life, love and the pursuit of a...

Battling Self Image

When I was a Junior in high school I transferred schools.  I was starting a new school without the safety net that everyone else was in the same boat as me. Everyone else had known each other for two years and I was coming to the party late.  I decided this school year I had to be different, since there were no boys to flirt with and no gay guys to accept me as I am, I was going to have to make friends the hard way: joining stuff.

The dance team, Mystic Moves, as they were called, performed at a pep rally early in the year before tryouts for the team.  Sure, I was bigger than all the other girls on the team but I knew that I had the moves like Jagger and could probably make it.  So I tried out.  I marked it to learn it and then put on a performance when it was my turn.  I was on the Dance Team for my two final years of High School; I was one of the Popular Girls!  

During Senior Year, we had one of those team building exercises where we had to talk about our first impressions of each other.  Turns out they pitied me when I first signed up for tryouts.  “Oh look, it’s the typical fat girl that wants to dance.”  said my now friend.   “But GIRL once you started we were like, ‘OK!'”  You see I have never had issues with self image, mostly because I never envisioned myself as fat.  I knew exactly how much I weighed and was fully aware that my age was half my waist measurements.  But I didn’t care.  It didn’t define me!

It was also during my senior year that we got a new coach.  This coach decided that she wanted us to wear Cheerleader uniforms. We, the team, rebelled against the idea and felt that we should have the pants and sparkly tops like the Luvabulls and the college dance teams.  She decided that we would have full pleated skirts like the old school cheerleaders, not even the a-line skirt like in Bring It On!  The time came to order these outfits, the company sent over some samples so that we could try them on and get a feel for it before we order.

One of my closest friends on the team was Dominque.  We were complete opposites.  I was dark and fat she was light and skinny as a rail!  So when she put on the cheerleader skirt it reached her knees, what with having nothing to block it. She felt so uncomfortable in the short skirt and was afraid to move in it for fear of what would show.  Then I put on the skirt!  With all of my hips and ass, the skirt covered about as much as a swim suit!  Maybe an inch below Susie! I came flouncing in making sure that the skirt kicked up every breeze I could.  I practiced a dance in the skirt making sure that ALL of my assets showed so that they would get an idea of what it was going to look like when I performed in this ensemble.  They ordered the outfit anyway.  Secure in my self image, I took that as a challenge.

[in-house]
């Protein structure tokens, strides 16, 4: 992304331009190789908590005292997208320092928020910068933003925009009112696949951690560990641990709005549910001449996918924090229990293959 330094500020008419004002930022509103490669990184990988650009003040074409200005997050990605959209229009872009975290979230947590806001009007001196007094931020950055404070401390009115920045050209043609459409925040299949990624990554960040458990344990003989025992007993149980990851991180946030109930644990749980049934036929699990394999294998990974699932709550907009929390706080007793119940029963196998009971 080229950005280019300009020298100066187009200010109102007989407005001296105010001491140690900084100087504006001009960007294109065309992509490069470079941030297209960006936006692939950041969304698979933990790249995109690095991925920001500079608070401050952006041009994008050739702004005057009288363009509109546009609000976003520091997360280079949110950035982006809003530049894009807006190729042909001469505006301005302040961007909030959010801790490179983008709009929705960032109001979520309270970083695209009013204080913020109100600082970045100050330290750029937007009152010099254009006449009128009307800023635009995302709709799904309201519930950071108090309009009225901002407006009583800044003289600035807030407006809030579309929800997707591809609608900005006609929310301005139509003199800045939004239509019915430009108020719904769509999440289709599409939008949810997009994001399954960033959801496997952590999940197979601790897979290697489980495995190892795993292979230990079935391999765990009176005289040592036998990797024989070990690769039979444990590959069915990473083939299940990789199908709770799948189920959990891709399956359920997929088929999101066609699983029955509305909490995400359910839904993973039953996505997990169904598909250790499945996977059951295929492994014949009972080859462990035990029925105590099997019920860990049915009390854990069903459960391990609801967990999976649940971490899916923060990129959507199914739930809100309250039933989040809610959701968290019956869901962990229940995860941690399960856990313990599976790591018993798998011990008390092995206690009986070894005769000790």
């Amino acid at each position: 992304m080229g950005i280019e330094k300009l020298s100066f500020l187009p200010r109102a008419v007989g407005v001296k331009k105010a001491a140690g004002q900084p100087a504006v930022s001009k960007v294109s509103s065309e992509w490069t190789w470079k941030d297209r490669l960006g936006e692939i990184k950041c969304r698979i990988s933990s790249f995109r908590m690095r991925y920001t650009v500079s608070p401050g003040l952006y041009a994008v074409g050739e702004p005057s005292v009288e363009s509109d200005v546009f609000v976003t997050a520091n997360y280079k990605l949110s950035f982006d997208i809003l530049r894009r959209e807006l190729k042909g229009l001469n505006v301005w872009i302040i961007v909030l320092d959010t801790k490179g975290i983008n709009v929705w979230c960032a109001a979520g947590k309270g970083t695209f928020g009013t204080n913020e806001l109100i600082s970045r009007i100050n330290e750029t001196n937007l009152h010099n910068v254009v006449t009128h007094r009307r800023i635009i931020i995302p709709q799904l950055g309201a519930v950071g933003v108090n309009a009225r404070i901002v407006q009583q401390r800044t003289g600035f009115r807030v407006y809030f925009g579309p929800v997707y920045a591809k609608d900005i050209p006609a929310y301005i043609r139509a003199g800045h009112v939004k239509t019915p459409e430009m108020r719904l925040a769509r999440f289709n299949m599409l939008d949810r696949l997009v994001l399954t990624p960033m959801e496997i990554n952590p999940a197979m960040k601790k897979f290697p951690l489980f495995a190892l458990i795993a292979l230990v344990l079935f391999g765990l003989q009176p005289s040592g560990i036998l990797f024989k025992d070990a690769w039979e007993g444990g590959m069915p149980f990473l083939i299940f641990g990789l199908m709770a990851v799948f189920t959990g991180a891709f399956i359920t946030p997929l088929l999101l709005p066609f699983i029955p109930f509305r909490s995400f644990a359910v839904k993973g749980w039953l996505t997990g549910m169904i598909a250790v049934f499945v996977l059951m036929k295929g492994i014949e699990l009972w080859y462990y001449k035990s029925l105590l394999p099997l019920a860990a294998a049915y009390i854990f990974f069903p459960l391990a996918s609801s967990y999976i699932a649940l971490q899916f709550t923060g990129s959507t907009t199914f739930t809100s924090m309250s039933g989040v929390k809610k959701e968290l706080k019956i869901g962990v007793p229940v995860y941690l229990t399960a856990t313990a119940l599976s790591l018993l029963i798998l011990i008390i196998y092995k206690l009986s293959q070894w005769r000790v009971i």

There were two other bigger girls on the team.  One, a little bigger than me, had her mother make her a skirt that would cover all of her assets; the other wore biker shorts instead of the spanks to hide her modesty.  I wore the uniform as the coach and company provided.  The Dean, whom I was close to, asked me why not get a bigger skirt.  I told her, “No.  This is the uniform that the coach decided would best represent the TEAM.  Luckily I am secure enough in my self image that I can wear it.”  The sewing teacher then offered to make me my own uniform, for free, and I told her the same thing.  Both of these women were also Thicker than Snickers and understood the statement that I was trying to make.  I wasn’t going to hide or shy away from a challenge!